Banner escapes, of course, in order to head back to the States and meet up with his old flame Betty (Liv Tyler), the General’s daughter, but not before he Hulks out on the soldiers. The scene is a great slow-reveal of what the big green giant looks like; it’s slightly diminished by knowing exactly what he looks like already from the ads, but what can you do?
The incident further confirms to the General that Banner needs to be locked up
and his power needs to be extracted – obsessed with the technology that led to Banner’s transformation, General Ross dreams of creating squads of gamma-ray-enhanced super-soldiers. Blonsky is the very willing candidate for the test runs.
But let’s stop for a second and admit that Ross is the most obviously awful general in the world. Completely ignoring that his life’s work is a super-sketchy series of experiments that almost certainly are not legal or government approved, the guy is an idiot. He doesn’t seem to get that the Hulk cannot be captured. Bullets bounce off him, and yet he sends squad after squad of army men after him. Oh sure, rockets and such are used, too – they explode all around the Hulk, and when the smoke clears, he’s still standing there, not a scratch on him. And yet Ross continues to throw massive amounts of military resources at him. In the middle, by the way, of an open college campus. His higher-ups cannot be too pleased with him.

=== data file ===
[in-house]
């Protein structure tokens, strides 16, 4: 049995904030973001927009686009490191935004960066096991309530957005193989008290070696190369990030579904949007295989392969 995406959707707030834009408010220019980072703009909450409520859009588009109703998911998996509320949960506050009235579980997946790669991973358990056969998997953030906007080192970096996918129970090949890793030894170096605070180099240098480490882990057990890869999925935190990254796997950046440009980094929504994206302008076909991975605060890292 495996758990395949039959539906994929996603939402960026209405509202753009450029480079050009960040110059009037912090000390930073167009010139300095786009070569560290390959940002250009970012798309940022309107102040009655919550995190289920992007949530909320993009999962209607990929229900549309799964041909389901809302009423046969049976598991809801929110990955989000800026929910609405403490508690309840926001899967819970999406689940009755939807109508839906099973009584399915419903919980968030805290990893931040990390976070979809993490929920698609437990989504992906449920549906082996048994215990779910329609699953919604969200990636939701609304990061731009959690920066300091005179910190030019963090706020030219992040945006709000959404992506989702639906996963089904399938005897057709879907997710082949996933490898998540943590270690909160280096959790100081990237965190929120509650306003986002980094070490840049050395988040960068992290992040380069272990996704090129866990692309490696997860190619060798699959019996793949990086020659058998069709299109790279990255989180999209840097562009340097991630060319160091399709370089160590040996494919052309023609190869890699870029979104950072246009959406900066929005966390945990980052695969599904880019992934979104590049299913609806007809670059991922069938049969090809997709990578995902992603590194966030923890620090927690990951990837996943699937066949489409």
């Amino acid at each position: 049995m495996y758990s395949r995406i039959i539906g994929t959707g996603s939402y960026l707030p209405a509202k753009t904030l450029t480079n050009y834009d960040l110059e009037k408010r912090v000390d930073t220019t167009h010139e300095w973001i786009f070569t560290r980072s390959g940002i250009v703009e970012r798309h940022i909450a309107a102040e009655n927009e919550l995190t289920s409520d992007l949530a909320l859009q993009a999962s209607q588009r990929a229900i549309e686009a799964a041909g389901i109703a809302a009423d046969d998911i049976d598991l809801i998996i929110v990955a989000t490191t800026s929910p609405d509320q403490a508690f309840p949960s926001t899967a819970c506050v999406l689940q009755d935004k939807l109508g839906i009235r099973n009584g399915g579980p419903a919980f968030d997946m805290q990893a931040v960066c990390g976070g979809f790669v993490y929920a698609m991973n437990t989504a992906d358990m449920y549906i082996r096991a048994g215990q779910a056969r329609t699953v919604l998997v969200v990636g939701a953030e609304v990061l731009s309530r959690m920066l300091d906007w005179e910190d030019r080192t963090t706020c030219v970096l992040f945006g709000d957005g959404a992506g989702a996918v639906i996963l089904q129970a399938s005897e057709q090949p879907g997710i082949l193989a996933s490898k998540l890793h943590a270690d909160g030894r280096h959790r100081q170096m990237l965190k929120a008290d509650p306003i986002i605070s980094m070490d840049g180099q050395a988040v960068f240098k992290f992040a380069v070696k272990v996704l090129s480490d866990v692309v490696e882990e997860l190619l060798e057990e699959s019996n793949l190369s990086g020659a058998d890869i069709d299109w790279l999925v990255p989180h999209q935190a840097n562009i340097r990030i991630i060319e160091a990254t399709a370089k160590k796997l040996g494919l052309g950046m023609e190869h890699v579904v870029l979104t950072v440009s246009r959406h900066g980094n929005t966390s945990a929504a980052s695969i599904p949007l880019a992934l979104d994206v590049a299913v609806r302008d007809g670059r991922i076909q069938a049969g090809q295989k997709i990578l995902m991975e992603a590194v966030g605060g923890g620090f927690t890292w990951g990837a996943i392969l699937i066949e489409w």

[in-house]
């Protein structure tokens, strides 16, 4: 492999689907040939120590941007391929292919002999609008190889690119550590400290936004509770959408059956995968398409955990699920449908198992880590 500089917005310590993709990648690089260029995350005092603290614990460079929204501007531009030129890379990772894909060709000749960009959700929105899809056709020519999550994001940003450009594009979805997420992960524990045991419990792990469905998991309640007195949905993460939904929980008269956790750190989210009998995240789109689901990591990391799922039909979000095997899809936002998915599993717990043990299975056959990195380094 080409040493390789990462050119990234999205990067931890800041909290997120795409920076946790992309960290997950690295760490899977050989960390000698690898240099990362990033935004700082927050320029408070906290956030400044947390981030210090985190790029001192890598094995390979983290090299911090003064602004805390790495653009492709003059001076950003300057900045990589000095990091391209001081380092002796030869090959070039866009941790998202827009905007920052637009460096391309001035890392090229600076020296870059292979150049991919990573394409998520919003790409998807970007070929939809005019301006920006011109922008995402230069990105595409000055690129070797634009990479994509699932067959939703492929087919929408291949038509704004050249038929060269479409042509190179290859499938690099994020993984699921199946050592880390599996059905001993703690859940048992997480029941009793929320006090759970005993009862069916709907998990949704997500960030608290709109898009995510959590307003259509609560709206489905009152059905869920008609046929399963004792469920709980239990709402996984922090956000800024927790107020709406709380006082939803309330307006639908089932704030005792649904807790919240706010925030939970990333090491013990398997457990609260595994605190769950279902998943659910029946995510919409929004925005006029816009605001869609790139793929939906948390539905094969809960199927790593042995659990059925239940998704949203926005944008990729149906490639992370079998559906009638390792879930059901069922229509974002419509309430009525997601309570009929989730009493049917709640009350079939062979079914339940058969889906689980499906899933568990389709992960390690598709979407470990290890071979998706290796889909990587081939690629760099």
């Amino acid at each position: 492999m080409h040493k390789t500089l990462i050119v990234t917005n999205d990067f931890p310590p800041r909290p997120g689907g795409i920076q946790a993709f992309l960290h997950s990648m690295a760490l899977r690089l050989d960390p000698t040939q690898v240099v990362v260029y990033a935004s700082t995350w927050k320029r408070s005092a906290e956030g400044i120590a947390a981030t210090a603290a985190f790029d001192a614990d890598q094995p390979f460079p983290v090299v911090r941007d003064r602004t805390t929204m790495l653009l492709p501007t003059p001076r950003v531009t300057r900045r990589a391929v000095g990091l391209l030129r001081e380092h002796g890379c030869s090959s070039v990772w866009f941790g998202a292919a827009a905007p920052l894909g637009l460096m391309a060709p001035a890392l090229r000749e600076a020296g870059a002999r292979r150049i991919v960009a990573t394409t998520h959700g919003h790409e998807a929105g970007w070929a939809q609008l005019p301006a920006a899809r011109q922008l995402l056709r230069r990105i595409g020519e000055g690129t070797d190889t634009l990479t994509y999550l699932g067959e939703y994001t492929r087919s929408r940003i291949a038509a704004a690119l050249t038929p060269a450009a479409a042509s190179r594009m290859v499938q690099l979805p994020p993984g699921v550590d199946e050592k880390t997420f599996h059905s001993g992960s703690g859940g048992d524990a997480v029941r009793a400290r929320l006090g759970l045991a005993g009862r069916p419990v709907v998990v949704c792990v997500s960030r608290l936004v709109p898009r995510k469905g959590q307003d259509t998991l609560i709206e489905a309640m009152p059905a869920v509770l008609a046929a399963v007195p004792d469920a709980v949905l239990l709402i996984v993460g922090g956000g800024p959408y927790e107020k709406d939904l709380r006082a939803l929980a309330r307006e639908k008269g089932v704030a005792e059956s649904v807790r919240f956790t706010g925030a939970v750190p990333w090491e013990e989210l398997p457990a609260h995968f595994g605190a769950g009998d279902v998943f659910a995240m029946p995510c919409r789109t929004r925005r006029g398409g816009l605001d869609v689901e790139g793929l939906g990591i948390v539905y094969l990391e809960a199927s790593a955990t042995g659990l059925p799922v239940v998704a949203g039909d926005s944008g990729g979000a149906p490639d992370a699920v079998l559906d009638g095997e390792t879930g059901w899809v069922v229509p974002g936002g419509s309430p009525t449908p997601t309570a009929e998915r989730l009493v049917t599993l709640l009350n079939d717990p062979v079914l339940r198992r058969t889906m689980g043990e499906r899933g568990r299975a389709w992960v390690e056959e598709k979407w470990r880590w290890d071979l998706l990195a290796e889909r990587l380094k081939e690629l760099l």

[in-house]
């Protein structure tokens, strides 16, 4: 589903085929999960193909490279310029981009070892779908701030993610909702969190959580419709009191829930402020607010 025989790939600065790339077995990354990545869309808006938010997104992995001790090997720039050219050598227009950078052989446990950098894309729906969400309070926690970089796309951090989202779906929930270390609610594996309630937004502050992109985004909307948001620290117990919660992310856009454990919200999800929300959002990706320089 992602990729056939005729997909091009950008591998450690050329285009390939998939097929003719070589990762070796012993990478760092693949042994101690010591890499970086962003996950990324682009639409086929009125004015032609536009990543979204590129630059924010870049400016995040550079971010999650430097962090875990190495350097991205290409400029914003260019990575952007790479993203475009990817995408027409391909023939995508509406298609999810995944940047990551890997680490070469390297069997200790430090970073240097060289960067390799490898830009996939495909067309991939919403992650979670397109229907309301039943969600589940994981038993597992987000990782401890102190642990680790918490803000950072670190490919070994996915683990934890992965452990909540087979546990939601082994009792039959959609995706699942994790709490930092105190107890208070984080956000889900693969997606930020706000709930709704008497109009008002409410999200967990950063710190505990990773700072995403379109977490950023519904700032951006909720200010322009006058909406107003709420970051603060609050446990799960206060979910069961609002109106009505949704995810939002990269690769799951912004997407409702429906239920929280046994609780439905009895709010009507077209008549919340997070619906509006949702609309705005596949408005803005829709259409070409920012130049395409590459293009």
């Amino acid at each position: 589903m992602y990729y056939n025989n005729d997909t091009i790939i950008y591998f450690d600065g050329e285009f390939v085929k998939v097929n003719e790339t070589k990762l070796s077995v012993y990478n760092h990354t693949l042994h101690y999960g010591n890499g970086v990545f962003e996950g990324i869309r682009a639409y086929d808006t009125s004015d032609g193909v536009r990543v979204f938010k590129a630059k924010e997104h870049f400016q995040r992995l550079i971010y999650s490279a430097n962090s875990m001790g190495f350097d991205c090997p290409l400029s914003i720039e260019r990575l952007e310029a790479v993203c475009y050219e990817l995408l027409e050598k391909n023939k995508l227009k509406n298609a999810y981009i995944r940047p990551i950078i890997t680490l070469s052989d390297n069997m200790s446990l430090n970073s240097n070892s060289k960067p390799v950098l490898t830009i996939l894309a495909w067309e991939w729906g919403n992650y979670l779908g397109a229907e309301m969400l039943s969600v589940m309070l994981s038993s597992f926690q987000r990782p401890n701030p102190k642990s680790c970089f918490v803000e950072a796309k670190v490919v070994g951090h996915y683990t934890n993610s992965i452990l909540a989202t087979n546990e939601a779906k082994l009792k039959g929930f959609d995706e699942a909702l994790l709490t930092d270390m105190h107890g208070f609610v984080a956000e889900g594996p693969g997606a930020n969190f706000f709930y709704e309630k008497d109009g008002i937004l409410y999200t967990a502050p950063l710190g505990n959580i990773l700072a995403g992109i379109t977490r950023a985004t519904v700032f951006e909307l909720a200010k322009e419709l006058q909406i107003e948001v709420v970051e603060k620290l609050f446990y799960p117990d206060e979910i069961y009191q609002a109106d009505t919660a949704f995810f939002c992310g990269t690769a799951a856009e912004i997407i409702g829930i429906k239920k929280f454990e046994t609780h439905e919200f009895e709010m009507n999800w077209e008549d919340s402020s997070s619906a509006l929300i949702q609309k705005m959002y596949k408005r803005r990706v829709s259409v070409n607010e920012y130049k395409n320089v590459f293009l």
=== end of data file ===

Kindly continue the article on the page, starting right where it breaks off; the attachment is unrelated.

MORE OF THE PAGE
But hey, I’m thinking too much, right? Time to just throw rational thoughts like that to the wind and get caught up in the story, which soon sees Banner taking Betty on the run with him as they try to meet up with a mysterious man working on a cure while spending their spare time contemplating the more humorous aspects of being the Hulk. Banner’s constantly on the lookout for “stretchy pants,” a sly nod to the constant question of why the Hulk keeps his pants on, and in one brutally honest scene, Banner realizes he can’t even hit second base without “getting too excited.” Nice touch.